UCLA's Marilyn Hilton Achievement Center ends isolation for those with MS

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Kim Irwin

When Andrea Gross was diagnosed with multiple sclerosis in 1980, she felt adrift — no one knew how she was feeling, what she was going through or what lay ahead. Over the years, her health and functionality deteriorated, and she became increasingly isolated.

That isolation finally ended 21 years later when she found a program founded by the UCLA Department of Neurology and the National Multiple Sclerosis Society that gave her life a new direction. The Marilyn Hilton Multiple Sclerosis Achievement Center at UCLA, which celebrated its 15th anniversary on June 21, became her refuge. Every Tuesday, she participates in the REACH to Achieve Program, which offers therapeutic leisure activities, exercise classes, art therapy, cognition improvement strategies, and health and nutrition education to help MS patients better cope with their disease and its symptoms.

UCLA
Andrea Gross

“I’m enriched in so many different ways by this center," Gross said. "I’m with people who know what I’m going through and how I feel. The REACH program has brought me to a point where I’m so much healthier than I was before. I just love this place.”

Once the only day center for MS patients from UCLA and other institutions on the West Coast, it has become a national model and has been replicated in other areas in California and by other states. The program keeps members more physically fit and decreases isolation, a common problem for those with MS, said Elise Herlihy, the center’s executive director since its inception in 2001.

“This is a place members with MS can come to learn what they need to know about MS,” Herlihy said. “It opens up a new world to them.  The center is a place where they can feel like they belong. It provides a sense of community with people who understand what they’re going through.”

About 15 to 20 people with MS visit the center, located in the Rehabilitation Building on Veteran Avenue, on any given day, Herlihy said. On a recent visit, people taking an adaptive Tai Chi class did controlled movements from chairs or wheelchairs. Downstairs, an exercise specialist was helping others stretch and use specially designed machines that help with balance and limb strength. Walls in the art therapy room displayed members' colorful artworks. Two relaxation rooms provided those dealing with fatigue a place to rest or nap.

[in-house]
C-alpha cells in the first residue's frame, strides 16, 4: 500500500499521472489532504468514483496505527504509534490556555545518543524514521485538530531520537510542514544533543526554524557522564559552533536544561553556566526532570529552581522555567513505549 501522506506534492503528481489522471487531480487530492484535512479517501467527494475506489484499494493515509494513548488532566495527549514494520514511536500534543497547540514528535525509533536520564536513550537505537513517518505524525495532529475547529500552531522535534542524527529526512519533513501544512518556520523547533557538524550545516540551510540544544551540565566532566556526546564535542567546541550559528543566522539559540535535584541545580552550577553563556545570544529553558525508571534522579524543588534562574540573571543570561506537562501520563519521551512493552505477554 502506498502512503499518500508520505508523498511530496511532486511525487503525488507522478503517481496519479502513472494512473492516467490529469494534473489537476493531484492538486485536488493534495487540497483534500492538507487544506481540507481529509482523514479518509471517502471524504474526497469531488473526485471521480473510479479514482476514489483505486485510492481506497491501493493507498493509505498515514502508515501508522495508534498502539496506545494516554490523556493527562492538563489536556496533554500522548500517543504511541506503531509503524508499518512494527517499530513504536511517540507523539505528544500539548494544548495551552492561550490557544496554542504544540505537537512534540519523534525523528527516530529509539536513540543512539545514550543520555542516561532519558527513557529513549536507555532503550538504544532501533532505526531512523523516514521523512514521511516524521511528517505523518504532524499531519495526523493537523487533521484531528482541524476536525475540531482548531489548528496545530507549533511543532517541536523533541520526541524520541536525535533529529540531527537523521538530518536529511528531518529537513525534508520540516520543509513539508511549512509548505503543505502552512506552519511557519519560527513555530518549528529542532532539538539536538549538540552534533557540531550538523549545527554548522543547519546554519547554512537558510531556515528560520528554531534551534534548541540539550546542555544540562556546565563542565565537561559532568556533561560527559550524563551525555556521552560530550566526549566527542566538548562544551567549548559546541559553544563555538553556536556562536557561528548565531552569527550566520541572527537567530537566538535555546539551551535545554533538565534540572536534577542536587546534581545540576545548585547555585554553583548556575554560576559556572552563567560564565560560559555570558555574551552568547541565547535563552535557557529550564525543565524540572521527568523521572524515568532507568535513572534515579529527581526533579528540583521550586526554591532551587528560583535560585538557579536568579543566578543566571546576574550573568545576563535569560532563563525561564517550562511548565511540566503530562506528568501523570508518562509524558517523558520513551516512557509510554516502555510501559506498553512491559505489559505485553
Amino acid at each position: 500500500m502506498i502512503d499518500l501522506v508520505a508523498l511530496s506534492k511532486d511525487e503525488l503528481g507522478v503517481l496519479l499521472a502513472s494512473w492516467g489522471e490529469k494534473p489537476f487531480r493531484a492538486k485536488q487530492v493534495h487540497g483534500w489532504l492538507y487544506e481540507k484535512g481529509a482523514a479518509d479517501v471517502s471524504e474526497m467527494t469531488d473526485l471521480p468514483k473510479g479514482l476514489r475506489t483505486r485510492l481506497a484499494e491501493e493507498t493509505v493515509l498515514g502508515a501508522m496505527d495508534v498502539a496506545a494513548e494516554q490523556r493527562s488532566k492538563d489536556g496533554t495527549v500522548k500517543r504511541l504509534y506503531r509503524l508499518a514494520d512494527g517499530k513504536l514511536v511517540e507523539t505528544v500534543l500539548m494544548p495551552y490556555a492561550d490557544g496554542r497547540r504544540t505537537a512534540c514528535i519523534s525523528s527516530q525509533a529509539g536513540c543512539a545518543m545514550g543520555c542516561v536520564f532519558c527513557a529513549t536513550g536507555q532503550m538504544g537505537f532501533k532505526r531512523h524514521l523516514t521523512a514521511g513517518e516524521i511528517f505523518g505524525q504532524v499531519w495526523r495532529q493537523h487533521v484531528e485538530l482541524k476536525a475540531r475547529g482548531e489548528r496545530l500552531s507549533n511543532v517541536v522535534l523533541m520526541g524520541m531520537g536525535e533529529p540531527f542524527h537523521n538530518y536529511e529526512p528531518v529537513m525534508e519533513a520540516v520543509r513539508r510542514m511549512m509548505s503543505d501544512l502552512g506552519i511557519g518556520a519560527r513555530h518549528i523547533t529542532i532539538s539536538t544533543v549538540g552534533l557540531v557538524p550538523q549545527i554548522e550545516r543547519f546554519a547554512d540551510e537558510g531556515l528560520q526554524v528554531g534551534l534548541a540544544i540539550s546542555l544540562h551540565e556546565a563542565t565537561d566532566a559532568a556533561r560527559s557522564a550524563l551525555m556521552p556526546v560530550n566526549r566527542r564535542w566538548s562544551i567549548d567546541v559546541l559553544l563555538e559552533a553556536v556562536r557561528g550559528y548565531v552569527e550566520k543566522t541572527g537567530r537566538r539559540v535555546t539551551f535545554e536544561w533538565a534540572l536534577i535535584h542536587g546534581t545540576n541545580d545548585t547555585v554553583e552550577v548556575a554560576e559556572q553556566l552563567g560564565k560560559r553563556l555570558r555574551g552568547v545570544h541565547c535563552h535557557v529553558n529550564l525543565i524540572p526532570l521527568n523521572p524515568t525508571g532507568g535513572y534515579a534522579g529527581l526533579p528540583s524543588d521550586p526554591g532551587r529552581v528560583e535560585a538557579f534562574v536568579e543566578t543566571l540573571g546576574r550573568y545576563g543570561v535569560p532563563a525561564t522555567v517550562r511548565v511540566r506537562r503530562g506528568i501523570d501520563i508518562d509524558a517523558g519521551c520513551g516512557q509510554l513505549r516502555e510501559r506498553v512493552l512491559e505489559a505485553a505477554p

Dr. Barbara Giesser, a professor of neurology and medical director of the center, told visitors at the center’s anniversary celebration that the facility, which opened to six members in 2001, “serves as a petri dish to grow and explore new programs for those with MS.”

The center’s programs serve multiple functions, Herlihy said. The art therapy course, for example, often becomes a group therapy session where members can talk about challenges and offer coping strategies to one another. Other programs include:

  • Living Well with MS for the newly diagnosed provides information, strategies and tools to optimize participants’ well-being.
  • CogniFitness is an interactive program that provides strategies and tools for dealing with common memory and cognitive challenges that can accompany MS.
  • Free From Falls is a fall prevention program designed specifically for members with MS who are able to walk, but may be at risk for falling. Free From Falls II is geared to members who use a walker.
  • LEAP — Lifestyle Education and Assessment Program — provides a comprehensive, one-time evaluation of neurologic and functional status.

The Multiple Sclerosis Achievement Center is funded primarily by the Conrad N. Hilton Foundation, which has contributed nearly $7 million to date. Marilyn Hilton lived with progressive MS for years and visited the center more than once, Herlihy said. Over the last 15 years, members — most on fixed incomes — have raised $755,000 to support the center.

Dr. John Mazziotta, vice chancellor of UCLA Health Sciences and chief executive officer of UCLA Health, said he is impressed with the collaboration that occurs daily to provide the wide variety of services for members.

“This was a revolutionary vision, and this center is a showcase and model for the world,” he said.

The center staff includes recreation, physical, occupational, music and art therapists; a clinical exercise specialist; a dietician; speech and language pathologists; a recreation instructor; and two adaptive Iyengar yoga teachers.

Julie Kaufer, president of the Southern California and Nevada chapter of the National Multiple Sclerosis Society, said that, once the center was envisioned, “it just had to happen. “It’s a joy to know this center is here.”

Elizabeth Cheung, senior program manager for the Hilton foundation, said that over the years, more than $35 million in grants for MS services and research has been raised and distributed.

“I think this center is something Marilyn would have really loved,” Cheung said.